Calculators Aren't Turning us into a Nation of Finger-Counting Simpletons

By Gary Cutlack on at

The pendulum of opinion regarding the use of calculators in schools has swung back into positive territory, with a new report finding that they help students of all ages engage with maths and formulate strategies for solving problems themselves -- as long as the teachers integrate them into lessons appropriately.

Those are the workings of the Education Endowment Foundation, which over the course of about a million pages [PDF] has presented its findings. The key discovery is that having an all-knowing sums machine can boost "fluency and understanding" of maths in general, with calculators also handy for, ahem, checking whether manual sums have been completed correctly. Teaching kids to roughly estimate the answer to a massive sum ought to take priority, though -- with the adding machine only brought in if perfect accuracy is required.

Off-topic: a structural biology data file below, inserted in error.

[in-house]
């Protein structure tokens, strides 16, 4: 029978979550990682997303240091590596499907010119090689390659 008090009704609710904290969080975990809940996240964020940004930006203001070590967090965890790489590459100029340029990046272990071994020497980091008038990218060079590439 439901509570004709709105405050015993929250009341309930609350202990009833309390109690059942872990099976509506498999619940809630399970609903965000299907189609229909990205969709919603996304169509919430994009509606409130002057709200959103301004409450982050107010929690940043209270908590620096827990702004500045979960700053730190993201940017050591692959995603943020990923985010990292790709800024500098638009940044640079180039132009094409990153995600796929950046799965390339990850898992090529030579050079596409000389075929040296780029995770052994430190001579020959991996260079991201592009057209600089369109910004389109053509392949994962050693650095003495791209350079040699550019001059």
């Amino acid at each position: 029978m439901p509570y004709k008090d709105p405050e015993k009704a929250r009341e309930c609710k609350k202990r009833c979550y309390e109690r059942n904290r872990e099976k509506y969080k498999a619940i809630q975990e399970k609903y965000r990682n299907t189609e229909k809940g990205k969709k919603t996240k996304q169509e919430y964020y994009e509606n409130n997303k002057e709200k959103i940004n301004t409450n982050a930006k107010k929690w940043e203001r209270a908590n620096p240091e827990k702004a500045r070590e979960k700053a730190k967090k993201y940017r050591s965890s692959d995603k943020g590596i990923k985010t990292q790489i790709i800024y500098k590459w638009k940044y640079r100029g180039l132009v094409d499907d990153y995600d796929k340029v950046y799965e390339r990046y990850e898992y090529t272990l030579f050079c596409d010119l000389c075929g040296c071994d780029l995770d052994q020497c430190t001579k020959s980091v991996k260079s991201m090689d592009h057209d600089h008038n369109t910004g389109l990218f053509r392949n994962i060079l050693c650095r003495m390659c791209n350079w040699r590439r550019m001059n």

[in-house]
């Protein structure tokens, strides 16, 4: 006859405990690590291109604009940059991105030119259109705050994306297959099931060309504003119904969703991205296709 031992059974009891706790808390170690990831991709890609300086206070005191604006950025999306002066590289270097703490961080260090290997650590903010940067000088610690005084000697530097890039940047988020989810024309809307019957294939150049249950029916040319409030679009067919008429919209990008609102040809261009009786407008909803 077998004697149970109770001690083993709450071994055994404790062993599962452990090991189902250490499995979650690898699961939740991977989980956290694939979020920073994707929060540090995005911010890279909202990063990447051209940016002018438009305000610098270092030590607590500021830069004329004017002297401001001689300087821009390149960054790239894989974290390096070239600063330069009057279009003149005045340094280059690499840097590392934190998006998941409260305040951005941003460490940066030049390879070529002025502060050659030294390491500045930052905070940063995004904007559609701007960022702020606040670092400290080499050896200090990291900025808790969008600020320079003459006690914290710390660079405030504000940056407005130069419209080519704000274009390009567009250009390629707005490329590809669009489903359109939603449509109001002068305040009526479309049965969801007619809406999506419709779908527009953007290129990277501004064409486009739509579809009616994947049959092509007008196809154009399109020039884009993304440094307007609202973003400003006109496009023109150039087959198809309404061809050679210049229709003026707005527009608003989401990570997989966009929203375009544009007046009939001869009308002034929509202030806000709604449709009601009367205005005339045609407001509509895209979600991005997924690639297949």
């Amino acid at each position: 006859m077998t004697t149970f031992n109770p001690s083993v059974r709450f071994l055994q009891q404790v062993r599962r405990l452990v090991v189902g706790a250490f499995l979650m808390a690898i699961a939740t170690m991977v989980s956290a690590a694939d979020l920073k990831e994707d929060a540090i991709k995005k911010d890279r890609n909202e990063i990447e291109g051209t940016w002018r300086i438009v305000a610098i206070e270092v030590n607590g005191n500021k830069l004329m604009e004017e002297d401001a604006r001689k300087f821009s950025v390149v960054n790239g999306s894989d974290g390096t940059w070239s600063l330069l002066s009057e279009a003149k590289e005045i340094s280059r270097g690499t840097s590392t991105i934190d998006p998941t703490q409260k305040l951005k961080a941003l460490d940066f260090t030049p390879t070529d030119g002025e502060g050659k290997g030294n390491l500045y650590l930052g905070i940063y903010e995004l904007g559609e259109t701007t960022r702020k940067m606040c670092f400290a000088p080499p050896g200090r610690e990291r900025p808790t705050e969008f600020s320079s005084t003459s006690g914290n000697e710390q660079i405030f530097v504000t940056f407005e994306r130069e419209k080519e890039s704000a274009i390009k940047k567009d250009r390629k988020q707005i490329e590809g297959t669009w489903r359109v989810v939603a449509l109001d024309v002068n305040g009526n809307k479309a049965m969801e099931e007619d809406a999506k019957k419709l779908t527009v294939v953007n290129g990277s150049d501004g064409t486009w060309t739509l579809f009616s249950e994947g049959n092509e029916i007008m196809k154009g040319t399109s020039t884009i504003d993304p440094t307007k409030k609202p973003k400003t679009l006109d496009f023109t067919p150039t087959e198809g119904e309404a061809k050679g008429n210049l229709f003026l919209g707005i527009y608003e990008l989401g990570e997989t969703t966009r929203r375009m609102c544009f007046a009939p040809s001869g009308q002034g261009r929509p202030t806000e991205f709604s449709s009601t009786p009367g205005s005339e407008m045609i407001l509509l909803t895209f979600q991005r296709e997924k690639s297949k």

The report says: " As with any strategy, it matters how teachers and students use calculators. When integrated into the teaching of mental and other calculation approaches, calculators can be very effective for developing non-calculator computation skills; students become better at arithmetic in general and are likely to self-regulate their use of calculators, consequently making less (but better) use of them." [EEF via BBC]